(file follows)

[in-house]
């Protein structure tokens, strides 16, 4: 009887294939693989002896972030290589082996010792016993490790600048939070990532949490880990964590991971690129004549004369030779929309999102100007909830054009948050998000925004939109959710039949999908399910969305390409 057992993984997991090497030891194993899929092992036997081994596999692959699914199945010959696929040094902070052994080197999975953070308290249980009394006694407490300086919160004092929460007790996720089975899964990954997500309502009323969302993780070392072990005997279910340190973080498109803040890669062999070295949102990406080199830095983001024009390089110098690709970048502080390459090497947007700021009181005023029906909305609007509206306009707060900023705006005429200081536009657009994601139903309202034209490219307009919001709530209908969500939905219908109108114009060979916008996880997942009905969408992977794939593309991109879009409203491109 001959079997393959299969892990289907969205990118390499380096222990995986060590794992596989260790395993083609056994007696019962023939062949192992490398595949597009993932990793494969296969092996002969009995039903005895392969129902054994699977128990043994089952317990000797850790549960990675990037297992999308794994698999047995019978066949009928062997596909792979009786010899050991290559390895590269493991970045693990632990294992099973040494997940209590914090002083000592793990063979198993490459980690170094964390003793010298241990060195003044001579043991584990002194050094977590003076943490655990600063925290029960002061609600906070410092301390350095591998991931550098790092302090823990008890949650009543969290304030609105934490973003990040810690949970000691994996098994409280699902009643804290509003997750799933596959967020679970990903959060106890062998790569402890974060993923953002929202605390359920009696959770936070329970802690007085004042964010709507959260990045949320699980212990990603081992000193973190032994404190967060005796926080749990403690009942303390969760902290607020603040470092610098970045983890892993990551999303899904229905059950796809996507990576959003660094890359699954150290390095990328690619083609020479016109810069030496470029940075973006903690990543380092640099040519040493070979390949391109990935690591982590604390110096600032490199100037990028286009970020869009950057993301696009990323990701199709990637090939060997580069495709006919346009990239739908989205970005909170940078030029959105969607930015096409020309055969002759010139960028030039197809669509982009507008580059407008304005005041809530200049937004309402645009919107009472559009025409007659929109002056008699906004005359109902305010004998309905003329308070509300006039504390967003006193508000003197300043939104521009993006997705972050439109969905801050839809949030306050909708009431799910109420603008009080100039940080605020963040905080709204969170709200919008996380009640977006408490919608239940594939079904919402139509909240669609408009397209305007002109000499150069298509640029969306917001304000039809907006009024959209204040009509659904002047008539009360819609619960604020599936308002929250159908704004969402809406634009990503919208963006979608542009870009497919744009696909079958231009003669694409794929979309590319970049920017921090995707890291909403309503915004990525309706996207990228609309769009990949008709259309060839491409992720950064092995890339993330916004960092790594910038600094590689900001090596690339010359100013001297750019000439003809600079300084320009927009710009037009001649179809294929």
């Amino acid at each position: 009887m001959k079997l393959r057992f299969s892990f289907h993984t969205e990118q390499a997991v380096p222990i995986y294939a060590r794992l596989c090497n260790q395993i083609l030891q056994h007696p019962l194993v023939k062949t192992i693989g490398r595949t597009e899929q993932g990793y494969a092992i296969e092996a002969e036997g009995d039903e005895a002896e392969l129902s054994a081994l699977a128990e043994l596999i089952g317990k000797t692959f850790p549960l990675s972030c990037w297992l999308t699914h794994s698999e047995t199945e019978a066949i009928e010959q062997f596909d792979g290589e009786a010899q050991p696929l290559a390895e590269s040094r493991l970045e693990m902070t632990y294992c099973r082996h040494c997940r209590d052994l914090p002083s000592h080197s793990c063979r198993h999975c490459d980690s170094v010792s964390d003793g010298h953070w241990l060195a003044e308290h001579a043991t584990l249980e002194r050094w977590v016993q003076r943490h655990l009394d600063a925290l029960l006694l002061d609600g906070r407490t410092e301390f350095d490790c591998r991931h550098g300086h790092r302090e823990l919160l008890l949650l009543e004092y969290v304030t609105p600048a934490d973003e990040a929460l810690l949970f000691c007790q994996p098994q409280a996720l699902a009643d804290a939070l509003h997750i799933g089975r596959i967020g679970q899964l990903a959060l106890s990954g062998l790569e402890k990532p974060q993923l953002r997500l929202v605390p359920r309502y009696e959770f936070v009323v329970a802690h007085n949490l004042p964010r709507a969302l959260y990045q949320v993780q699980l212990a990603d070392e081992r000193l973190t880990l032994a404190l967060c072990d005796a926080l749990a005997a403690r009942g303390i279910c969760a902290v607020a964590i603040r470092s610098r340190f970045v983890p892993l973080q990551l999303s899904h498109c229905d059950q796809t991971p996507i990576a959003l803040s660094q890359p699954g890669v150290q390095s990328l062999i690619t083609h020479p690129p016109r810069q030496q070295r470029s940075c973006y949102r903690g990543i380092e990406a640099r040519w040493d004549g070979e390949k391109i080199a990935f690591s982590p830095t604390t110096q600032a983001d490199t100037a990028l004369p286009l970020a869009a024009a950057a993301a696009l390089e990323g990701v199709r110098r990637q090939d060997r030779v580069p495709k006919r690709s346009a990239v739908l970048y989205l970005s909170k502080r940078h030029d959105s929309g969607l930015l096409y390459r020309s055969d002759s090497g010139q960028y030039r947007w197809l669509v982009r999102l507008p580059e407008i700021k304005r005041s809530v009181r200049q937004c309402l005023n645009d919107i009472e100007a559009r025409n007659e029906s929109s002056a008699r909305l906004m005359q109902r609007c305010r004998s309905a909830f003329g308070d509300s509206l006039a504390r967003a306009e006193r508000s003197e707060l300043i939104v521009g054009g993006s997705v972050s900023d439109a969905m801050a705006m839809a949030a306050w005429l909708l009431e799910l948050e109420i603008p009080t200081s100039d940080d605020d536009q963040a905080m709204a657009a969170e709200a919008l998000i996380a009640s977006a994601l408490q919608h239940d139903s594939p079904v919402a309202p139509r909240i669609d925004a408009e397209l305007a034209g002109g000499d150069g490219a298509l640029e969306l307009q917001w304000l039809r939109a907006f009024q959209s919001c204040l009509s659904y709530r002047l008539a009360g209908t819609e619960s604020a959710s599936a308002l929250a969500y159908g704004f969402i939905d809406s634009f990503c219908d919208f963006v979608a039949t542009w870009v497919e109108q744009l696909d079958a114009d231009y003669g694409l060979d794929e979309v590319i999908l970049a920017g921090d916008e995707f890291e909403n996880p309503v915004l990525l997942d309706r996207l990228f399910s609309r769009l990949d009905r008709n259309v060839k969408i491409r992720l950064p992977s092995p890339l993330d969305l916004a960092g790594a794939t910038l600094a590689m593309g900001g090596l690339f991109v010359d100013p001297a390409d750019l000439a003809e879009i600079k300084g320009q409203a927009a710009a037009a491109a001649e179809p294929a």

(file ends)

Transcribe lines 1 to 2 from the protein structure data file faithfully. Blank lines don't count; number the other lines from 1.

[in-house]
């Protein structure tokens, strides 16, 4: 009887294939693989002896972030290589082996010792016993490790600048939070990532949490880990964590991971690129004549004369030779929309999102100007909830054009948050998000925004939109959710039949999908399910969305390409 057992993984997991090497030891194993899929092992036997081994596999692959699914199945010959696929040094902070052994080197999975953070308290249980009394006694407490300086919160004092929460007790996720089975899964990954997500309502009323969302993780070392072990005997279910340190973080498109803040890669062999070295949102990406080199830095983001024009390089110098690709970048502080390459090497947007700021009181005023029906909305609007509206306009707060900023705006005429200081536009657009994601139903309202034209490219307009919001709530209908969500939905219908109108114009060979916008996880997942009905969408992977794939593309991109879009409203491109 001959079997393959299969892990289907969205990118390499380096222990995986060590794992596989260790395993083609056994007696019962023939062949192992490398595949597009993932990793494969296969092996002969009995039903005895392969129902054994699977128990043994089952317990000797850790549960990675990037297992999308794994698999047995019978066949009928062997596909792979009786010899050991290559390895590269493991970045693990632990294992099973040494997940209590914090002083000592793990063979198993490459980690170094964390003793010298241990060195003044001579043991584990002194050094977590003076943490655990600063925290029960002061609600906070410092301390350095591998991931550098790092302090823990008890949650009543969290304030609105934490973003990040810690949970000691994996098994409280699902009643804290509003997750799933596959967020679970990903959060106890062998790569402890974060993923953002929202605390359920009696959770936070329970802690007085004042964010709507959260990045949320699980212990990603081992000193973190032994404190967060005796926080749990403690009942303390969760902290607020603040470092610098970045983890892993990551999303899904229905059950796809996507990576959003660094890359699954150290390095990328690619083609020479016109810069030496470029940075973006903690990543380092640099040519040493070979390949391109990935690591982590604390110096600032490199100037990028286009970020869009950057993301696009990323990701199709990637090939060997580069495709006919346009990239739908989205970005909170940078030029959105969607930015096409020309055969002759010139960028030039197809669509982009507008580059407008304005005041809530200049937004309402645009919107009472559009025409007659929109002056008699906004005359109902305010004998309905003329308070509300006039504390967003006193508000003197300043939104521009993006997705972050439109969905801050839809949030306050909708009431799910109420603008009080100039940080605020963040905080709204969170709200919008996380009640977006408490919608239940594939079904919402139509909240669609408009397209305007002109000499150069298509640029969306917001304000039809907006009024959209204040009509659904002047008539009360819609619960604020599936308002929250159908704004969402809406634009990503919208963006979608542009870009497919744009696909079958231009003669694409794929979309590319970049920017921090995707890291909403309503915004990525309706996207990228609309769009990949008709259309060839491409992720950064092995890339993330916004960092790594910038600094590689900001090596690339010359100013001297750019000439003809600079300084320009927009710009037009001649179809294929």